Rumination and worry as putative mediators explaining the association between emotional disorders and alcohol use disorder in a longitudinal study.

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From: Addictive Behaviors(Vol. 119)
Publisher: Elsevier B.V.
Document Type: Clinical report; Brief article
Length: 297 words

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Keywords Rumination; Worry; Alcohol use disorder; Emotional disorders; Longitudinal Highlights * Rumination accounts for the association between emotional disorders and alcohol use. * Worry did not mediate the association between emotional disorders and alcohol use. * Targeting rumination should improve alcohol use disorder symptoms. Abstract Introduction The high rate of comorbidity between alcohol use and emotional disorders is well demonstrated, but the mechanisms underlying their relationship remain largely unidentified. One possibility is maladaptive responding to negative affect, such as worry and rumination. The present study sought to examine worry and rumination as putative mediators explaining the link between emotional disorders and alcohol use disorders. Methods Mediational analyses were conducted using a sample (n = 232) derived from a larger late adolescence/early adulthood longitudinal dataset (Youth Emotion Project; Zinbarg et al., 2010). Results A significant indirect effect was observed for emotional disorder severity on alcohol use disorder severity via rumination, but not via worry or the shared variance between worry and rumination. Conclusions These findings suggest that rumination may specifically confer risk for the development of alcohol use disorder for individuals with emotional disorders. Further, ruminative thinking may serve as a specific treatment target to reduce vulnerability to alcohol use disorder. Author Affiliation: (a) University of California -- Los Angeles, Department of Psychiatry and Biobehavioral Sciences, USA (b) California State University -- Dominguez Hills, Department of Psychology, USA (c) Northwestern University, Department of Psychology, USA (d) University of California -- Los Angeles, Department of Psychology, USA * Corresponding author at: UCLA ISAP, 11075 Santa Monica Blvd, Suite 200, Los Angeles, CA 90025, USA. Article History: Received 7 January 2021; Revised 11 March 2021; Accepted 12 March 2021 Byline: Kate Wolitzky-Taylor [kbtaylor@mednet.ucla.edu] (a,*), Amy Sewart [amysewart@ucla.edu] (b), Richard Zinbarg [rzinbarg@northwestern.edu] (c), Susan Mineka (c), Michelle G. Craske [craske@psych.ucla.edu] (d)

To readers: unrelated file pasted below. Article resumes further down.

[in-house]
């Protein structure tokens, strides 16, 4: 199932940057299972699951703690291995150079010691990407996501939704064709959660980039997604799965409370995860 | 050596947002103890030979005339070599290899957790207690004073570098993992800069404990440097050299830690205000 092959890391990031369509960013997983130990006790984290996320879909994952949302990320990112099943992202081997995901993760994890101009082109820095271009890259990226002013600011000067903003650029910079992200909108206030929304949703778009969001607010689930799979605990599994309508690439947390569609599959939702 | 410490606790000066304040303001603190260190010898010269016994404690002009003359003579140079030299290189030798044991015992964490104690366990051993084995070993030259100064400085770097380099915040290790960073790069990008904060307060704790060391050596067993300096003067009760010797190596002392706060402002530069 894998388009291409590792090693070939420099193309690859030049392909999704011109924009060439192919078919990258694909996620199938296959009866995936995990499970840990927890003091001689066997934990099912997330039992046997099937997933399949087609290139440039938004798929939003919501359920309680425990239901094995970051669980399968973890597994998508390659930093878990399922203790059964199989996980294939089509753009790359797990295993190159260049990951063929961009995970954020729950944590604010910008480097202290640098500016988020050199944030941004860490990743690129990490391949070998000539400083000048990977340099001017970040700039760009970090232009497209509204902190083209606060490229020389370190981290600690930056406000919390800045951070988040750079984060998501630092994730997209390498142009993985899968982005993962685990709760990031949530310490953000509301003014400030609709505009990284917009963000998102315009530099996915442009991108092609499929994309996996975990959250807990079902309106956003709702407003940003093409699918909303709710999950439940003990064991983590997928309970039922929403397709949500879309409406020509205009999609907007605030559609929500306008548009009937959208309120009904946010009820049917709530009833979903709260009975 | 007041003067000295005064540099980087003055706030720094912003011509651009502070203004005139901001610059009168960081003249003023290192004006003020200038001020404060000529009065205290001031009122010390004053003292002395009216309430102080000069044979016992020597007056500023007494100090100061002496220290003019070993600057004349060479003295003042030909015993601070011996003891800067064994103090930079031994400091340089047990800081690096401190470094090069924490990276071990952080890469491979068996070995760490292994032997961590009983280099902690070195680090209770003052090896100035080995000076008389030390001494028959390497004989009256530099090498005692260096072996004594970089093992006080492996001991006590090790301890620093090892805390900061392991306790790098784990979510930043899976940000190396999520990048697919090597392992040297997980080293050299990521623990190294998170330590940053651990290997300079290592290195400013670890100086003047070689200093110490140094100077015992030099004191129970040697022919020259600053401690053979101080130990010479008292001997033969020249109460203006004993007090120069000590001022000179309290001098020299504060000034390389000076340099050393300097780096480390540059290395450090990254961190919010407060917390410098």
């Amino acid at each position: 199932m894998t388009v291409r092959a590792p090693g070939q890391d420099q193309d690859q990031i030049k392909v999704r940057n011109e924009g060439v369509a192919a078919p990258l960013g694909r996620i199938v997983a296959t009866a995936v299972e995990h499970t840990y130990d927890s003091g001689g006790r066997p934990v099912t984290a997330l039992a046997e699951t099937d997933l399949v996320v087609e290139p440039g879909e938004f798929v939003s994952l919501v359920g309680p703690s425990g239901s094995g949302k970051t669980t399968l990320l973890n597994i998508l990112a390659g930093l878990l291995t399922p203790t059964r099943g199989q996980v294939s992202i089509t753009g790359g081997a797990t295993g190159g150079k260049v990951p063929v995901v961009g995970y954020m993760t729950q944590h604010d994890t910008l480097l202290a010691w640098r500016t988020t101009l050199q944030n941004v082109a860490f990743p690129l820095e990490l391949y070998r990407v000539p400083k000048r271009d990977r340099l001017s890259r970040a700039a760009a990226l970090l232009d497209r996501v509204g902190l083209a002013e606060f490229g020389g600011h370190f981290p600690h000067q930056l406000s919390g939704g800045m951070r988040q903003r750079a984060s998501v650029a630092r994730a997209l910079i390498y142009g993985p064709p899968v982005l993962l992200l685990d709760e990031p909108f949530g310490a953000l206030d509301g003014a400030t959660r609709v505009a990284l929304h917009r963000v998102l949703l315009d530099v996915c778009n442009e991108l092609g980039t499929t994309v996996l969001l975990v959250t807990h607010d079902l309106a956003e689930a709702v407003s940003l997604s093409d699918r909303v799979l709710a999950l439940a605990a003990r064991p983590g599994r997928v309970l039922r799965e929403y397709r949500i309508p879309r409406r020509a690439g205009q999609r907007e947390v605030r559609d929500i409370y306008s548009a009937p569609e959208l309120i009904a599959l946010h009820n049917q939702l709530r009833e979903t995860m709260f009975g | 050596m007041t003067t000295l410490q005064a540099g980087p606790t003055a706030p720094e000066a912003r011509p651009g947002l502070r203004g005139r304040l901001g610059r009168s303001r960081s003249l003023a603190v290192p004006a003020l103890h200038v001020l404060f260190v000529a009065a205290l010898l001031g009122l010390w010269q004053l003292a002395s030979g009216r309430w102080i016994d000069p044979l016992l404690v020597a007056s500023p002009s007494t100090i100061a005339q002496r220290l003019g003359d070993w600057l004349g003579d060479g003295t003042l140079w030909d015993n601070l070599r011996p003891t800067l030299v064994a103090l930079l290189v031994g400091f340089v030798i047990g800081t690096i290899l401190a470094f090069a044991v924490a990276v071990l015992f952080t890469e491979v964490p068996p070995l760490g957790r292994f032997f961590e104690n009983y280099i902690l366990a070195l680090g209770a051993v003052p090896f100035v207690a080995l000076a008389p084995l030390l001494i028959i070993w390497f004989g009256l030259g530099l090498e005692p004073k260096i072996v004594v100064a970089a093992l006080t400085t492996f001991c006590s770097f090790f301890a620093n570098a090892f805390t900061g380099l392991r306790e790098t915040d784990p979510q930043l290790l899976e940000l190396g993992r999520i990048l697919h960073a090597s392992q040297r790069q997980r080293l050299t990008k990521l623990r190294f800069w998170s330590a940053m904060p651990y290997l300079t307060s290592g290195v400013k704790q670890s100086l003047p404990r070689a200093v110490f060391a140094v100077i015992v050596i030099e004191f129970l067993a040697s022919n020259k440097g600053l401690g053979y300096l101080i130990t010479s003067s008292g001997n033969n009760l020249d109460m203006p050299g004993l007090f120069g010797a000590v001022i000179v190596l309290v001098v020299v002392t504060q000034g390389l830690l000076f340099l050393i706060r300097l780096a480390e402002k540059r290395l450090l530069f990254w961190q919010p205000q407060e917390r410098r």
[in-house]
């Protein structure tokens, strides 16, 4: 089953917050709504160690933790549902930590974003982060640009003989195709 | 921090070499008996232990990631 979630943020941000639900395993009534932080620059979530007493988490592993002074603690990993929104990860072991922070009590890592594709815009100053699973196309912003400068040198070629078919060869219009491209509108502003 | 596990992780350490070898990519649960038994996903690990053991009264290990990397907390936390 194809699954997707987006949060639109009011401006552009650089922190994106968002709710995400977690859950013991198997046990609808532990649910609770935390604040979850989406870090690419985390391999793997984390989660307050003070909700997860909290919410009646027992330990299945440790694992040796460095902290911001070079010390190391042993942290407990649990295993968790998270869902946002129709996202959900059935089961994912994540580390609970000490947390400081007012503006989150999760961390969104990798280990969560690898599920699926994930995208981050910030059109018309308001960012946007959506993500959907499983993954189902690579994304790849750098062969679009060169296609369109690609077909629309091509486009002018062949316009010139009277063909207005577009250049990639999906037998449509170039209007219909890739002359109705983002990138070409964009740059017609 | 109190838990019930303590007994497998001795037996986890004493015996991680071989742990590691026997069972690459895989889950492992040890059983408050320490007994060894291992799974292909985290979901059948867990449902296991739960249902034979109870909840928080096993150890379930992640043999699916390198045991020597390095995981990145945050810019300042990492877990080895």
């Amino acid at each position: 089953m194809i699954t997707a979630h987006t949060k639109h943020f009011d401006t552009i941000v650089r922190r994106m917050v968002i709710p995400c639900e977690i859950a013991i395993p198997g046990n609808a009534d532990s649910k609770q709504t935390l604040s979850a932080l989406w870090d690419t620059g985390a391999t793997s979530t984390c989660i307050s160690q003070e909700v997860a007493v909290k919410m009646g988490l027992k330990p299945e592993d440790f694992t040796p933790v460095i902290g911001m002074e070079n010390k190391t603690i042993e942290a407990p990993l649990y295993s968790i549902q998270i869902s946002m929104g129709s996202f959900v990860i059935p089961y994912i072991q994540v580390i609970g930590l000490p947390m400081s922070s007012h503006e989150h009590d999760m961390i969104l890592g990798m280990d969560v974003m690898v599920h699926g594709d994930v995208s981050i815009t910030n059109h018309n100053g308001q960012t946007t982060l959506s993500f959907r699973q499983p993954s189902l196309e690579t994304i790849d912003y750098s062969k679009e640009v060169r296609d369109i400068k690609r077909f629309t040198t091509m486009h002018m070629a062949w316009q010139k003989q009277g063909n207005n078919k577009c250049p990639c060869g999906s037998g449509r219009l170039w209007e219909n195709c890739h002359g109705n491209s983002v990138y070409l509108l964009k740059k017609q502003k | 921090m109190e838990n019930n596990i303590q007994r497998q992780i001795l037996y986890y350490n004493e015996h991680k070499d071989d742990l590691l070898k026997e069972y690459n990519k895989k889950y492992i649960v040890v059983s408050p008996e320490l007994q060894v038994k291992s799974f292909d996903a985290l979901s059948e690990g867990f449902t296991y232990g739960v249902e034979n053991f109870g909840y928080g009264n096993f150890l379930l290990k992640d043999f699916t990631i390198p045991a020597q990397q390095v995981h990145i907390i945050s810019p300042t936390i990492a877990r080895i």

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Gale Document Number: GALE|A660850618